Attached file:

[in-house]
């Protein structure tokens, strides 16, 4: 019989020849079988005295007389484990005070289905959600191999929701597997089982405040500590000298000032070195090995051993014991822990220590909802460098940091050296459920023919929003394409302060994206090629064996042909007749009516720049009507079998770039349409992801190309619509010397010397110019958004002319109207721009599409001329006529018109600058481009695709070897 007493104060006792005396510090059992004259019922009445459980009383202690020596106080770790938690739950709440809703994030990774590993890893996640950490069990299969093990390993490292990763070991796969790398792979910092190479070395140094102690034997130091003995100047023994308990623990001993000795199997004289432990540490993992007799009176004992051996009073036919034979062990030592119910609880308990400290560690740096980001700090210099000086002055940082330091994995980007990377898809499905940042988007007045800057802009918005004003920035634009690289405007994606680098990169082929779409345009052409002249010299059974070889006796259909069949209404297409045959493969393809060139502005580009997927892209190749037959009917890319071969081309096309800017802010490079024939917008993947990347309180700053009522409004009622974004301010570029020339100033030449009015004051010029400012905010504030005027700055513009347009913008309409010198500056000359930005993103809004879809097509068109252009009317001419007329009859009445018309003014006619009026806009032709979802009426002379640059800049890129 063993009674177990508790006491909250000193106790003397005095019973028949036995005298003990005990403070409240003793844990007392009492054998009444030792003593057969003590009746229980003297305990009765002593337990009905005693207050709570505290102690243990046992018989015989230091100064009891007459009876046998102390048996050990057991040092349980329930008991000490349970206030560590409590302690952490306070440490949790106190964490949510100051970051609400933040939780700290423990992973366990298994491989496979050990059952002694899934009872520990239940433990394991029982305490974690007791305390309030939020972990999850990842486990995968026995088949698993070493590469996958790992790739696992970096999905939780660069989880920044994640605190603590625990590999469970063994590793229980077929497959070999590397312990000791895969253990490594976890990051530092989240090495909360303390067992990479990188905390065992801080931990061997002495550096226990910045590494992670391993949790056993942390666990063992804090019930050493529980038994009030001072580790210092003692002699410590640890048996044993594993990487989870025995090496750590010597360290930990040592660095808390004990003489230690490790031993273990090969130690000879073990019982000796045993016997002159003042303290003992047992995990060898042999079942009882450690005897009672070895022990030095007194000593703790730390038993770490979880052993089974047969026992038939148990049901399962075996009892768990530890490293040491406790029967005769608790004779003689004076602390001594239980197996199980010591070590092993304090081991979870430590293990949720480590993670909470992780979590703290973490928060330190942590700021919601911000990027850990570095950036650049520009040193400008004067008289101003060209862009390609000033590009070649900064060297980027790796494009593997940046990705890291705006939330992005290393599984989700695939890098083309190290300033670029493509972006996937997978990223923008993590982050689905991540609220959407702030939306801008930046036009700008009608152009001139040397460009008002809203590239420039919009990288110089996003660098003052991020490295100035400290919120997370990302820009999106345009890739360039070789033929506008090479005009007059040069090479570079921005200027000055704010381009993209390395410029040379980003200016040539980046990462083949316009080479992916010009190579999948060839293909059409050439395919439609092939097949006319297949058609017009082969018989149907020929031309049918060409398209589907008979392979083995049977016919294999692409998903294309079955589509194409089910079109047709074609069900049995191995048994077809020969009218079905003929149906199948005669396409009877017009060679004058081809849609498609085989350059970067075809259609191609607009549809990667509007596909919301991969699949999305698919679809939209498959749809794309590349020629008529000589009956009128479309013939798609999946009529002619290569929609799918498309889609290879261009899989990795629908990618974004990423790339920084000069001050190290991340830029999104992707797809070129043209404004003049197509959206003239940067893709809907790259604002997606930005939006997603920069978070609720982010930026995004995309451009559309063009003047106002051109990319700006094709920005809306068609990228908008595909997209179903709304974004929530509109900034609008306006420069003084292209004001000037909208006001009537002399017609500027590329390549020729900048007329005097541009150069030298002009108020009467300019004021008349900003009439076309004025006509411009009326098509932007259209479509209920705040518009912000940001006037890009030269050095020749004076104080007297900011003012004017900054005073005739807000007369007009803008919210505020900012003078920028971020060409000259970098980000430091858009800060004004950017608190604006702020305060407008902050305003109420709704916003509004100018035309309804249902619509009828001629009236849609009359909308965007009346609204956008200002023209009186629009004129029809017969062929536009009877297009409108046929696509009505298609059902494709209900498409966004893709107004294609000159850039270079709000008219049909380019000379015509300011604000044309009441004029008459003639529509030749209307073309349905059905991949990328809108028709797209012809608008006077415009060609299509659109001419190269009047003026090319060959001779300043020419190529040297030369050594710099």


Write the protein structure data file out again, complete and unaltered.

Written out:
[in-house]
């Protein structure tokens, strides 16, 4: 019989020849079988005295007389484990005070289905959600191999929701597997089982405040500590000298000032070195090995051993014991822990220590909802460098940091050296459920023919929003394409302060994206090629064996042909007749009516720049009507079998770039349409992801190309619509010397010397110019958004002319109207721009599409001329006529018109600058481009695709070897 007493104060006792005396510090059992004259019922009445459980009383202690020596106080770790938690739950709440809703994030990774590993890893996640950490069990299969093990390993490292990763070991796969790398792979910092190479070395140094102690034997130091003995100047023994308990623990001993000795199997004289432990540490993992007799009176004992051996009073036919034979062990030592119910609880308990400290560690740096980001700090210099000086002055940082330091994995980007990377898809499905940042988007007045800057802009918005004003920035634009690289405007994606680098990169082929779409345009052409002249010299059974070889006796259909069949209404297409045959493969393809060139502005580009997927892209190749037959009917890319071969081309096309800017802010490079024939917008993947990347309180700053009522409004009622974004301010570029020339100033030449009015004051010029400012905010504030005027700055513009347009913008309409010198500056000359930005993103809004879809097509068109252009009317001419007329009859009445018309003014006619009026806009032709979802009426002379640059800049890129 063993009674177990508790006491909250000193106790003397005095019973028949036995005298003990005990403070409240003793844990007392009492054998009444030792003593057969003590009746229980003297305990009765002593337990009905005693207050709570505290102690243990046992018989015989230091100064009891007459009876046998102390048996050990057991040092349980329930008991000490349970206030560590409590302690952490306070440490949790106190964490949510100051970051609400933040939780700290423990992973366990298994491989496979050990059952002694899934009872520990239940433990394991029982305490974690007791305390309030939020972990999850990842486990995968026995088949698993070493590469996958790992790739696992970096999905939780660069989880920044994640605190603590625990590999469970063994590793229980077929497959070999590397312990000791895969253990490594976890990051530092989240090495909360303390067992990479990188905390065992801080931990061997002495550096226990910045590494992670391993949790056993942390666990063992804090019930050493529980038994009030001072580790210092003692002699410590640890048996044993594993990487989870025995090496750590010597360290930990040592660095808390004990003489230690490790031993273990090969130690000879073990019982000796045993016997002159003042303290003992047992995990060898042999079942009882450690005897009672070895022990030095007194000593703790730390038993770490979880052993089974047969026992038939148990049901399962075996009892768990530890490293040491406790029967005769608790004779003689004076602390001594239980197996199980010591070590092993304090081991979870430590293990949720480590993670909470992780979590703290973490928060330190942590700021919601911000990027850990570095950036650049520009040193400008004067008289101003060209862009390609000033590009070649900064060297980027790796494009593997940046990705890291705006939330992005290393599984989700695939890098083309190290300033670029493509972006996937997978990223923008993590982050689905991540609220959407702030939306801008930046036009700008009608152009001139040397460009008002809203590239420039919009990288110089996003660098003052991020490295100035400290919120997370990302820009999106345009890739360039070789033929506008090479005009007059040069090479570079921005200027000055704010381009993209390395410029040379980003200016040539980046990462083949316009080479992916010009190579999948060839293909059409050439395919439609092939097949006319297949058609017009082969018989149907020929031309049918060409398209589907008979392979083995049977016919294999692409998903294309079955589509194409089910079109047709074609069900049995191995048994077809020969009218079905003929149906199948005669396409009877017009060679004058081809849609498609085989350059970067075809259609191609607009549809990667509007596909919301991969699949999305698919679809939209498959749809794309590349020629008529000589009956009128479309013939798609999946009529002619290569929609799918498309889609290879261009899989990795629908990618974004990423790339920084000069001050190290991340830029999104992707797809070129043209404004003049197509959206003239940067893709809907790259604002997606930005939006997603920069978070609720982010930026995004995309451009559309063009003047106002051109990319700006094709920005809306068609990228908008595909997209179903709304974004929530509109900034609008306006420069003084292209004001000037909208006001009537002399017609500027590329390549020729900048007329005097541009150069030298002009108020009467300019004021008349900003009439076309004025006509411009009326098509932007259209479509209920705040518009912000940001006037890009030269050095020749004076104080007297900011003012004017900054005073005739807000007369007009803008919210505020900012003078920028971020060409000259970098980000430091858009800060004004950017608190604006702020305060407008902050305003109420709704916003509004100018035309309804249902619509009828001629009236849609009359909308965007009346609204956008200002023209009186629009004129029809017969062929536009009877297009409108046929696509009505298609059902494709209900498409966004893709107004294609000159850039270079709000008219049909380019000379015509300011604000044309009441004029008459003639529509030749209307073309349905059905991949990328809108028709797209012809608008006077415009060609299509659109001419190269009047003026090319060959001779300043020419190529040297030369050594710099």